It defies logic to reward such total failure

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Railtrack, as we all surely know, and for better of worse, is a private company. Like all private companies it belongs to its shareholders, and they are entitled to pay those who manage their enterprise as much or as little as they like, given the constraints of the marketplace and the needs of the business. That, of course, is not all there is to it, as all the various reports and studies into corporate governance, from Cadbury to Greenbury, demonstrate. There are issues of accountability and transparency to be considered, and even if the £50,000 pay rise granted to Steve Marshall, Railtrack's chief executive since last November, is within the letter of those guidelines, we wonder whether it adheres to the spirit of them.

In truth, Mr Marshall's basic salary of £450,000 is not enormous by the standards of companies the size of Railtrack. Mr Marshall has also agreed to waive his bonus and some share options (which are, in any case, worth less than they were). And there is nothing wrong with the generous rewarding of an executive who can demonstrate that he or she has improved the standing and performance of a company, with all that that implies for the prosperity of all those who work for it. That, to say the least, is not obviously the case with Railtrack and Mr Marshall.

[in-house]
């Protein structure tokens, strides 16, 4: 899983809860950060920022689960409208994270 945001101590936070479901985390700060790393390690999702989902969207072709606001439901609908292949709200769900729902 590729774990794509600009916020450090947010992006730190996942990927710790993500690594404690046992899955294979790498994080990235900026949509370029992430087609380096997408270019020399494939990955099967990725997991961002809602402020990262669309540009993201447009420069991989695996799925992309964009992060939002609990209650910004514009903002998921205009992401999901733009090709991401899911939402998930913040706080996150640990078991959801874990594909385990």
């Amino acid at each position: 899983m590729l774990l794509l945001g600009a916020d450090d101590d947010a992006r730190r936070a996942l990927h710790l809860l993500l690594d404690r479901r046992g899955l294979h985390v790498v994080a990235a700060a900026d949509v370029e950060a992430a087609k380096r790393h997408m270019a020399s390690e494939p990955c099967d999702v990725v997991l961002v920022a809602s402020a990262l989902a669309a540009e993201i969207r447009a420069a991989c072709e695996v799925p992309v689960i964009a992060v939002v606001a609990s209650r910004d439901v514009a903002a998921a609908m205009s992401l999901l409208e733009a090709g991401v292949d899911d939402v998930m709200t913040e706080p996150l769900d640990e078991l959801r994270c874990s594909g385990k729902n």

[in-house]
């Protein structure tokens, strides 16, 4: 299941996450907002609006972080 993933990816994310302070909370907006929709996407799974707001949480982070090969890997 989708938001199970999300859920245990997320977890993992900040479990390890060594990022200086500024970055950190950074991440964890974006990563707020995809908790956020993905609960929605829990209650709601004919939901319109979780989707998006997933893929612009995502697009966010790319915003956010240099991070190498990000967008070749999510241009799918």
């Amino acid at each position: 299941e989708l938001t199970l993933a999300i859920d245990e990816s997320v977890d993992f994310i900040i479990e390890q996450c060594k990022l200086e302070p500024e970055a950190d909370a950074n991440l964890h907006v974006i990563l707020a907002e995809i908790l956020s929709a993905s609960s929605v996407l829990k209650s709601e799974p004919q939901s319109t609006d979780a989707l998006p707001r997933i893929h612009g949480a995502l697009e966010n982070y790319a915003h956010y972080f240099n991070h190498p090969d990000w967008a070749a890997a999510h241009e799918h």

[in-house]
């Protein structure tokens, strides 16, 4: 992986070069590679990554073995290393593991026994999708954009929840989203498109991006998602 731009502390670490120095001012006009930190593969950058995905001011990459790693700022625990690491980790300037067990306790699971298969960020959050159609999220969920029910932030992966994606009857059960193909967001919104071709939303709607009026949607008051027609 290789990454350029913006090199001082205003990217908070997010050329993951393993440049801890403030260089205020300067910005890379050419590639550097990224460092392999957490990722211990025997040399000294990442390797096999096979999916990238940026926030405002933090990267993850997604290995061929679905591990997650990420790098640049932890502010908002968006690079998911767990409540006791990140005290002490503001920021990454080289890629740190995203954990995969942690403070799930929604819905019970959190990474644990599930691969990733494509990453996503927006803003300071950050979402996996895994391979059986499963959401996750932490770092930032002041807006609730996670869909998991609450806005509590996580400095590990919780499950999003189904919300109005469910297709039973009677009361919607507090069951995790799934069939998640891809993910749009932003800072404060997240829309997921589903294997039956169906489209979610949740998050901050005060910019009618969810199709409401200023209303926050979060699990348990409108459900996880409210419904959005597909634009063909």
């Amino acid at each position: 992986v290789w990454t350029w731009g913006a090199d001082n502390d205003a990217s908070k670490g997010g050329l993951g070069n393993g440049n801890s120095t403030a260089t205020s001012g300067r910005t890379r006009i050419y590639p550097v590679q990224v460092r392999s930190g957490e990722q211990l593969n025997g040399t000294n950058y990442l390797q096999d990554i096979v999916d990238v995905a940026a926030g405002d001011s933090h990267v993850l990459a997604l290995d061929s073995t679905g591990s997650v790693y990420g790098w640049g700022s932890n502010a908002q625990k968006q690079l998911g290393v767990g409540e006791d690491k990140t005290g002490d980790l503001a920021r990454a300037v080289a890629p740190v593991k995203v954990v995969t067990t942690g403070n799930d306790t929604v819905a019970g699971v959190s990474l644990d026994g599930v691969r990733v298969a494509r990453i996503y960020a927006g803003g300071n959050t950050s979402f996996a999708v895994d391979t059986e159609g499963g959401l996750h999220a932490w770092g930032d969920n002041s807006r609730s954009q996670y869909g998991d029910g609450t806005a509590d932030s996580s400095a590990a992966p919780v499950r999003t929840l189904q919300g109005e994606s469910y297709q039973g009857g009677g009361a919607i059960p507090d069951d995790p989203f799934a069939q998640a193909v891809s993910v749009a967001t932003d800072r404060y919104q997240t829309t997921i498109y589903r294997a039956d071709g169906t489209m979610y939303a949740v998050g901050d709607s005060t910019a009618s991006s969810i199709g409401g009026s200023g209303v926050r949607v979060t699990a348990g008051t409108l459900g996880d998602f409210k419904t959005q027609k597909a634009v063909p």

Railtrack may be a big company, but it is patently not a very successful one, even taking into account the botched legacy of privatisation it has to deal with. Unlike most economic enterprises in this country it relies on vast subsidies from the taxpayers, amounting to about 75 per cent of its revenues. It has been badly run to the extent of compromising passenger safety, and there is talk about its executives being prosecuted in the aftermath of a series of rail accidents that have appalled the nation. We have endured the worst rail service since the war. Railtrack's share price has collapsed.

The notion of rewarding failure on such a prodigious scale defies logic as forcibly as it offends the many victims of Railtrack's incompetence. The gravy train must stop.